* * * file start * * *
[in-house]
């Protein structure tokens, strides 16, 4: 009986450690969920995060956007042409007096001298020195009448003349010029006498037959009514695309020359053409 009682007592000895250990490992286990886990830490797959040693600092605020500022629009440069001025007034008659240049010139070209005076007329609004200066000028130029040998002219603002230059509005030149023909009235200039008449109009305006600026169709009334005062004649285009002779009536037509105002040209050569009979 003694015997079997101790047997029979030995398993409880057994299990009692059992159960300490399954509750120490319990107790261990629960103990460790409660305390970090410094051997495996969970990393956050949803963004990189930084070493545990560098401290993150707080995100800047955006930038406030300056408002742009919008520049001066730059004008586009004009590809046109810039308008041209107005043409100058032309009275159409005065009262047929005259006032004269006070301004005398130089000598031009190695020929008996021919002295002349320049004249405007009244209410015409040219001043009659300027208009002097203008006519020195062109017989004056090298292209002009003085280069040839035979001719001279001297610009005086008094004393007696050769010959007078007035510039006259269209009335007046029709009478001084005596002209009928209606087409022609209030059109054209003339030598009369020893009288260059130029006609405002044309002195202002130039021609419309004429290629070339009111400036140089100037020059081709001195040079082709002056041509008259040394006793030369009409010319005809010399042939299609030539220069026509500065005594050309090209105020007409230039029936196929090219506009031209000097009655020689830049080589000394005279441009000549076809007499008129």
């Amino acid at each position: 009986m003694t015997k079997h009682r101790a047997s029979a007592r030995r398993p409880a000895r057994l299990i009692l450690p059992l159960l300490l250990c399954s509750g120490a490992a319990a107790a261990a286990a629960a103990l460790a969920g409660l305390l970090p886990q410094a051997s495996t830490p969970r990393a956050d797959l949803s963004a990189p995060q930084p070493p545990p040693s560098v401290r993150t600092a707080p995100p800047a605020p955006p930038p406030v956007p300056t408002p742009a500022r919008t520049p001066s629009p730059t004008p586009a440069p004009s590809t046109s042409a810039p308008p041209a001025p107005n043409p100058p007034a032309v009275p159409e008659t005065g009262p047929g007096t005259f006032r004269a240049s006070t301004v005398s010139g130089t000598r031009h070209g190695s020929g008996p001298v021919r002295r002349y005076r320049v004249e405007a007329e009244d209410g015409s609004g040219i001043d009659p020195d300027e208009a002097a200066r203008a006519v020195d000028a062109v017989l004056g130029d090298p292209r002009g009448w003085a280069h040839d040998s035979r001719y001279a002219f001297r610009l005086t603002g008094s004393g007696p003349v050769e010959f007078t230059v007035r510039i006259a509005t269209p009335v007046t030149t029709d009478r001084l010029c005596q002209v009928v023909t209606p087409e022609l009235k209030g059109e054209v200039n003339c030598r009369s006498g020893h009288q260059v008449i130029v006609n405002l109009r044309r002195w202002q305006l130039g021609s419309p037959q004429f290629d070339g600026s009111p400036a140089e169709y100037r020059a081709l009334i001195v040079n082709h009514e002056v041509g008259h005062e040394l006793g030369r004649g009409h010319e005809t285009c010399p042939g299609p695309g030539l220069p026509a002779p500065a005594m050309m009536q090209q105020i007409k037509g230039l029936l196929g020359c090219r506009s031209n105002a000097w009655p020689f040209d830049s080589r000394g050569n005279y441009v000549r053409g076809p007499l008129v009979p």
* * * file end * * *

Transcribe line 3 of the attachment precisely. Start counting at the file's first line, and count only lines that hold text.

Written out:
């Amino acid at each position: 009986m003694t015997k079997h009682r101790a047997s029979a007592r030995r398993p409880a000895r057994l299990i009692l450690p059992l159960l300490l250990c399954s509750g120490a490992a319990a107790a261990a286990a629960a103990l460790a969920g409660l305390l970090p886990q410094a051997s495996t830490p969970r990393a956050d797959l949803s963004a990189p995060q930084p070493p545990p040693s560098v401290r993150t600092a707080p995100p800047a605020p955006p930038p406030v956007p300056t408002p742009a500022r919008t520049p001066s629009p730059t004008p586009a440069p004009s590809t046109s042409a810039p308008p041209a001025p107005n043409p100058p007034a032309v009275p159409e008659t005065g009262p047929g007096t005259f006032r004269a240049s006070t301004v005398s010139g130089t000598r031009h070209g190695s020929g008996p001298v021919r002295r002349y005076r320049v004249e405007a007329e009244d209410g015409s609004g040219i001043d009659p020195d300027e208009a002097a200066r203008a006519v020195d000028a062109v017989l004056g130029d090298p292209r002009g009448w003085a280069h040839d040998s035979r001719y001279a002219f001297r610009l005086t603002g008094s004393g007696p003349v050769e010959f007078t230059v007035r510039i006259a509005t269209p009335v007046t030149t029709d009478r001084l010029c005596q002209v009928v023909t209606p087409e022609l009235k209030g059109e054209v200039n003339c030598r009369s006498g020893h009288q260059v008449i130029v006609n405002l109009r044309r002195w202002q305006l130039g021609s419309p037959q004429f290629d070339g600026s009111p400036a140089e169709y100037r020059a081709l009334i001195v040079n082709h009514e002056v041509g008259h005062e040394l006793g030369r004649g009409h010319e005809t285009c010399p042939g299609p695309g030539l220069p026509a002779p500065a005594m050309m009536q090209q105020i007409k037509g230039l029936l196929g020359c090219r506009s031209n105002a000097w009655p020689f040209d830049s080589r000394g050569n005279y441009v000549r053409g076809p007499l008129v009979p």